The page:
Not all heroes wear capes. And they don't all seek the nearest microphone or television camera after their heroic deeds. Despite choosing to remain silent after his brave actions during the Capitol Hill siege earlier this month, Eugene Goodman, the Capitol Police officer who intervened to prevent a mob from entering the Senate chamber during the riots, did receive a brief moment in the spotlight as he escorted Vice President-elect Kamala Harris to her inauguration.
Goodman drew widespread praise for a video that showed him purposefully baiting a mob in the opposite direction of the Senate chamber doors, beyond which lawmakers were still hiding. Five people were killed in the riots, including another police officer.
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Goodman's appearance didn't go unnoticed across social media.
"Twenty years from now, when I remember that day, Eugene Goodman will be my first thought," wrote one Twitter user.
And yet another Twitter user added, "I hope I am not the only one who believes Capitol Police Officer Eugene Goodman deserves the Medal of Freedom. His courageous action during the riot saved lives. I hope he will be rewarded for it."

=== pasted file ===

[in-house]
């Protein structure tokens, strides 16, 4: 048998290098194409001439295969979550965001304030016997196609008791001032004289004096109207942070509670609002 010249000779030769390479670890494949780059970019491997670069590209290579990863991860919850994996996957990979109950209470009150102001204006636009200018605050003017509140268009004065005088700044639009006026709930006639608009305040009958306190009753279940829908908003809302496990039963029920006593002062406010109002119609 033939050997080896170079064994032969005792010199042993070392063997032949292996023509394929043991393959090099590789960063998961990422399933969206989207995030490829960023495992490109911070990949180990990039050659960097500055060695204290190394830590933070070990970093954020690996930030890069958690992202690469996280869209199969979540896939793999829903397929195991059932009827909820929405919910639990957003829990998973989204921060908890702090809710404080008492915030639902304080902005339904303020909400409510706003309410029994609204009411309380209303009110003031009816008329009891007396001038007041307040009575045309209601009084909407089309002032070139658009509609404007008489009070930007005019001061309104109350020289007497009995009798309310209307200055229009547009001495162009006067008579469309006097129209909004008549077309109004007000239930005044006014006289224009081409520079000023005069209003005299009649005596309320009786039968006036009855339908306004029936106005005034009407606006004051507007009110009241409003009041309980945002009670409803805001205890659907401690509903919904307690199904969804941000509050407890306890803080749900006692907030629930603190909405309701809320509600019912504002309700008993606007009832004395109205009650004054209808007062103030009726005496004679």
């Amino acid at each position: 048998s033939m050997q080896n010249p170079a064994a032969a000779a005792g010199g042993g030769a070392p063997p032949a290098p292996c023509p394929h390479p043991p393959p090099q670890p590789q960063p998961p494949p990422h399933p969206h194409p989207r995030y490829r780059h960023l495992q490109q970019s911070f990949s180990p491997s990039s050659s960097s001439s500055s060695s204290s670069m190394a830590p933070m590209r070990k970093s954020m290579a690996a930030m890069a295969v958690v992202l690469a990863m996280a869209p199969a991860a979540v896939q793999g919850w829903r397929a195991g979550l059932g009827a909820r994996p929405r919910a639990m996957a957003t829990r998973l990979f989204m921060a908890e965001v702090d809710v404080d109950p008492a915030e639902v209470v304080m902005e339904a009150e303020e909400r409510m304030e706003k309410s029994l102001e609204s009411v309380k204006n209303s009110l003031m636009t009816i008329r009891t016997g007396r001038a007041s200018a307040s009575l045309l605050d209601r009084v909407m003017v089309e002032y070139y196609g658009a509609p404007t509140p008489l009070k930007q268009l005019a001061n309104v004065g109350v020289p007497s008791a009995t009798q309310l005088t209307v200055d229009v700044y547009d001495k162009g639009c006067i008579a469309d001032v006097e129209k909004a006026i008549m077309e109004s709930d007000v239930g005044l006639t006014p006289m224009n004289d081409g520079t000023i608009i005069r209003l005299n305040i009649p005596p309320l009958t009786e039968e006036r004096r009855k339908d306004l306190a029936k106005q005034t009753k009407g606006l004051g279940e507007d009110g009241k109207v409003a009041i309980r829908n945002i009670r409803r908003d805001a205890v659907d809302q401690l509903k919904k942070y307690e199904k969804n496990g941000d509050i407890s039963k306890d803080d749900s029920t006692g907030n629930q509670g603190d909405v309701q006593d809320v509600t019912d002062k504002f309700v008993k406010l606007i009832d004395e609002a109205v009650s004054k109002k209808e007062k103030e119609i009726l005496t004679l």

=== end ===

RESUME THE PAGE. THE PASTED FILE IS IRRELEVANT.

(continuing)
The images of Goodman spread via social media and news sites, a foil to the bloody and messy scenes elsewhere at the Capitol. People called him brave, impressive, effective.
Throughout it all Goodman has been silent. The head of the Capitol Police union said only that Goodman didn't want to talk to reporters. Spokeswoman Eva Malecki said the Capitol Police isn't giving interviews or discussing Goodman’s actions.
But there may be one last public reward for Goodman. A Republican and two Democrats in the U.S. House introduced a bill last week to give him the Congressional Gold Medal.
“If not for the quick, decisive and heroic actions from Officer Goodman, the tragedy of last week’s insurrection could have multiplied in magnitude to levels never before seen in American history," said Democratic U.S. Rep. Emanuel Cleaver II of Missouri.
The Associated Press contributed to this report